Britain’s healthcare system has come under severe strain during peaks in the country’s COVID-19 outbreak, which has killed more than 46,000 people, the fourth highest toll in the world, according to a Reuters tally collated on Sunday.
00:15 GMT – Mexico reports 4,853 new coronavirus cases, 274 more deaths
Mexico’s health ministry has reported 4,853 new confirmed coronavirus cases and 274 additional fatalities, bringing the total in the country to 439,046 cases and 47,746 deaths, according to Reuters news agency.
The government has said the real number of infected people is likely significantly higher than the confirmed cases.
00:01 GMT – Brazil registers 25,800 new coronavirus cases, death toll tops 94,000
Brazil has recorded 25,800 additional confirmed cases of the novel coronavirus and 541 deaths from the disease caused by the virus in the past 24 hours, according to Reuters news agency quoting the country’s health ministry.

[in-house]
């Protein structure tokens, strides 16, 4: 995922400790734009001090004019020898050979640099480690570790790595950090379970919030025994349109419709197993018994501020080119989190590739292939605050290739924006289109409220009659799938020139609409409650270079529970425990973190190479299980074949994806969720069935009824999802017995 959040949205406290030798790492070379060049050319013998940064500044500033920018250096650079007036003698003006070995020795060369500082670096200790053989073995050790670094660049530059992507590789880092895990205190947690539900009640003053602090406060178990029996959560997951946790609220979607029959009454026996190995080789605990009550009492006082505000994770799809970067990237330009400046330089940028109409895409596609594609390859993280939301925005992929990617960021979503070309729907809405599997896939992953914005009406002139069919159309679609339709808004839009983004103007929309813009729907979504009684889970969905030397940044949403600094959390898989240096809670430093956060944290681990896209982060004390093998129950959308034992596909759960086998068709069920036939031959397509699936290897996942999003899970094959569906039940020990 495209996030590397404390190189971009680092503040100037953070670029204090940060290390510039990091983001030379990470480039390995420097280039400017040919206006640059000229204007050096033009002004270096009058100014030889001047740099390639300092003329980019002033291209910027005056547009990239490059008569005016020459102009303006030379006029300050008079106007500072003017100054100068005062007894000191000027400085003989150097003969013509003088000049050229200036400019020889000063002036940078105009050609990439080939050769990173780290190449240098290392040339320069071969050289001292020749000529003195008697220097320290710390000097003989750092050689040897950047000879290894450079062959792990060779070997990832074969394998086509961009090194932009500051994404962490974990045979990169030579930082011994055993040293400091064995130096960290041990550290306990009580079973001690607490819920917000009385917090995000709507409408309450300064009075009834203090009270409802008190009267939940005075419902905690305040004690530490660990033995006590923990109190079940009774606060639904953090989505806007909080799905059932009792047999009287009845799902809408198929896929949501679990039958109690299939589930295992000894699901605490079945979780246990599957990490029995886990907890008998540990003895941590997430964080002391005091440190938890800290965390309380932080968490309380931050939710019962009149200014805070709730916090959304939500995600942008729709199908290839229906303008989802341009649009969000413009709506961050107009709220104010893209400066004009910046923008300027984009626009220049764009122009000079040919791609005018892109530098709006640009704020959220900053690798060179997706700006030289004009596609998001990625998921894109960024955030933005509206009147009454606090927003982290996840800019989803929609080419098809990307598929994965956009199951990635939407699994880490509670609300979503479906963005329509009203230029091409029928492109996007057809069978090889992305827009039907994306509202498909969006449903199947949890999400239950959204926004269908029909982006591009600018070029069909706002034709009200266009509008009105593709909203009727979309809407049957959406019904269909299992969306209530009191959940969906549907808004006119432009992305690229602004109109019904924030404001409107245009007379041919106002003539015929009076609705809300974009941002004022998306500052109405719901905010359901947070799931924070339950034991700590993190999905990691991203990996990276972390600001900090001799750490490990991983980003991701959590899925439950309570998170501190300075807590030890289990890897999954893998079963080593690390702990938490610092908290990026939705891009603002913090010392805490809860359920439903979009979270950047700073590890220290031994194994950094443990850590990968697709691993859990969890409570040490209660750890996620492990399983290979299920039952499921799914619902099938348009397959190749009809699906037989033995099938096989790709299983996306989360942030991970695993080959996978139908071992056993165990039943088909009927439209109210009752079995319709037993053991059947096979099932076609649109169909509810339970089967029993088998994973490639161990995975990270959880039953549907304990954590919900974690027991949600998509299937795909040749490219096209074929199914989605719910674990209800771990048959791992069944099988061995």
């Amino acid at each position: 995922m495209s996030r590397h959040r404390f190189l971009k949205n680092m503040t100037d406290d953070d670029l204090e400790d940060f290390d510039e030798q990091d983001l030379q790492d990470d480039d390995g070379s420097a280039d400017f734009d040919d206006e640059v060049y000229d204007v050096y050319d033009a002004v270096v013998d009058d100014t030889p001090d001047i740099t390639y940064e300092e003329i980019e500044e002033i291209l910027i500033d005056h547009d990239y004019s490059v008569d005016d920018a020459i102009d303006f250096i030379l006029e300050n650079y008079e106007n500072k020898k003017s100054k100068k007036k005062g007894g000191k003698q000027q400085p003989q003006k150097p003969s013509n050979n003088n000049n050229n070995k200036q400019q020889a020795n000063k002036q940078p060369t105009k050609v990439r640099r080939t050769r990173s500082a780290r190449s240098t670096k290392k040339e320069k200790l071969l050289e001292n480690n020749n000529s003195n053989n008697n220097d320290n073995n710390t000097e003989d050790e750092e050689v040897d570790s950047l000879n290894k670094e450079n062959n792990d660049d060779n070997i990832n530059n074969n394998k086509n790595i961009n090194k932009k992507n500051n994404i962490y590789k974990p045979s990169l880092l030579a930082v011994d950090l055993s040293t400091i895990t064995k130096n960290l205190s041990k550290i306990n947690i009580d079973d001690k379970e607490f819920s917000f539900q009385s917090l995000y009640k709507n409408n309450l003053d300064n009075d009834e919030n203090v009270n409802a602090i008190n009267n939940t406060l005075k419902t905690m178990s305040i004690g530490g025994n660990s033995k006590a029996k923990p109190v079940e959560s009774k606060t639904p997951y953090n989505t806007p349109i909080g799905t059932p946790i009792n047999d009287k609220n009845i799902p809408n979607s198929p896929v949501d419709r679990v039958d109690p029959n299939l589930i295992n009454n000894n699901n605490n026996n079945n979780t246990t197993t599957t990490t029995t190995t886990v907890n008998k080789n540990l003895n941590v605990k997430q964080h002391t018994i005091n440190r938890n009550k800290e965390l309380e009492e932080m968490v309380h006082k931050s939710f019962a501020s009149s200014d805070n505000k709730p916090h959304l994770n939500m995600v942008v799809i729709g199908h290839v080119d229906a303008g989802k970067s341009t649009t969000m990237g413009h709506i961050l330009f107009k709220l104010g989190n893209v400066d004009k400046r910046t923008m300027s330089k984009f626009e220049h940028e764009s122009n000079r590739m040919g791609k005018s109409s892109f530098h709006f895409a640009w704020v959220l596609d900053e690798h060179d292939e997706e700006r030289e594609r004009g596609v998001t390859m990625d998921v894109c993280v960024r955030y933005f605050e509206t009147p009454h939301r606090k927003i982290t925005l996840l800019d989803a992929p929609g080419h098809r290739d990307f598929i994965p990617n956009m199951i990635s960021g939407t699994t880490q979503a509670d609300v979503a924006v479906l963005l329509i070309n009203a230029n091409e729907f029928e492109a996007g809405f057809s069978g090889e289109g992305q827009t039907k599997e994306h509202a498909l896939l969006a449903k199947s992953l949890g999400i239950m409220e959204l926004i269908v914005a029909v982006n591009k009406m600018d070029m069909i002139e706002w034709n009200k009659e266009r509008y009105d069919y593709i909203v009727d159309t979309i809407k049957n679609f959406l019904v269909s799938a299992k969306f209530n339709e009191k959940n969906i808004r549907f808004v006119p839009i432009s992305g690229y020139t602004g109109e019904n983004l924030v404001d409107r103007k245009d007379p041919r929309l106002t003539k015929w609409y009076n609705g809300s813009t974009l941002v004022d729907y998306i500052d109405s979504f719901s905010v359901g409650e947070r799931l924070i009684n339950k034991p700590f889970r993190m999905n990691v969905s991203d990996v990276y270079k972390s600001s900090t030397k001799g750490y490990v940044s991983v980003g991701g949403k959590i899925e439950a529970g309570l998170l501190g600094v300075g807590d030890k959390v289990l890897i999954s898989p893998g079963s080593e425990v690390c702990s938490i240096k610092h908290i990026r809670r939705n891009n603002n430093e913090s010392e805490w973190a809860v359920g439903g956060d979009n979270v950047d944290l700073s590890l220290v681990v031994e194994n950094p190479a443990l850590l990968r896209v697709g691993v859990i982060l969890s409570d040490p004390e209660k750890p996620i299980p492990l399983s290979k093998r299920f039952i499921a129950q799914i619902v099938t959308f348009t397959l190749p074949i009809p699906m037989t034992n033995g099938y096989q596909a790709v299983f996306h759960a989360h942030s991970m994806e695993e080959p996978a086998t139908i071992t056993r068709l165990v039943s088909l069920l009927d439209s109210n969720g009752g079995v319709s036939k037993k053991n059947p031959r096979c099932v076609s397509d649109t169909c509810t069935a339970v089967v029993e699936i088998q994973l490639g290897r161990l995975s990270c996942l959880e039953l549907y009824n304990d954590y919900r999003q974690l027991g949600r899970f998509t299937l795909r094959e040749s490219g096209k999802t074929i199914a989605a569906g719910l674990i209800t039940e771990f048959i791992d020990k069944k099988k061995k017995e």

Brazil has registered more than 2.73 million cases of the virus since the pandemic began, while the official death toll has risen to 94,104 as of the end of Sunday, according to the ministry data.
Hello and welcome to Al Jazeera’s continuing coverage of the coronavirus pandemic. I’m Ted Regencia in Kuala Lumpur, Malaysia.
For all the key coronavirus-related developments from yesterday, August 2, click here.
Over 200,000 People Have Died in the US: Live Covid-19 Updates
Three major economies — the United States, China and Russia — have not joined. All three are pursuing their own vaccine plans.
In a virtual appearance before the United Nations General Assembly on Tuesday, Russia’s president, Vladimir V. Putin, insisted that Russia’s vaccine was safe and effective, and offered free shots to U.N. staff. Russia’s approval of the vaccine, which came with much fanfare, occurred before it had been tested in late-stage trials.
More than 130 potential vaccines are estimated to be in development globally.
Mexico’s foreign minister, Marcelo Ebrard, said Tuesday that COVAX “represents the most secure means of access, because it includes vaccines from very different countries of the world.”
Mexico has seen one of the world’s worst coronavirus outbreaks, with over 700,000 recorded cases, or 555 per 100,000 people, and nearly 74,000 deaths, according to a Times database.
In other news around the world:
Prime Minister Jacinda Ardern of New Zealand has apologized after being photographed with supporters without social distancing or masks last week while on the campaign trail, drawing criticism from the public and opposition politicians.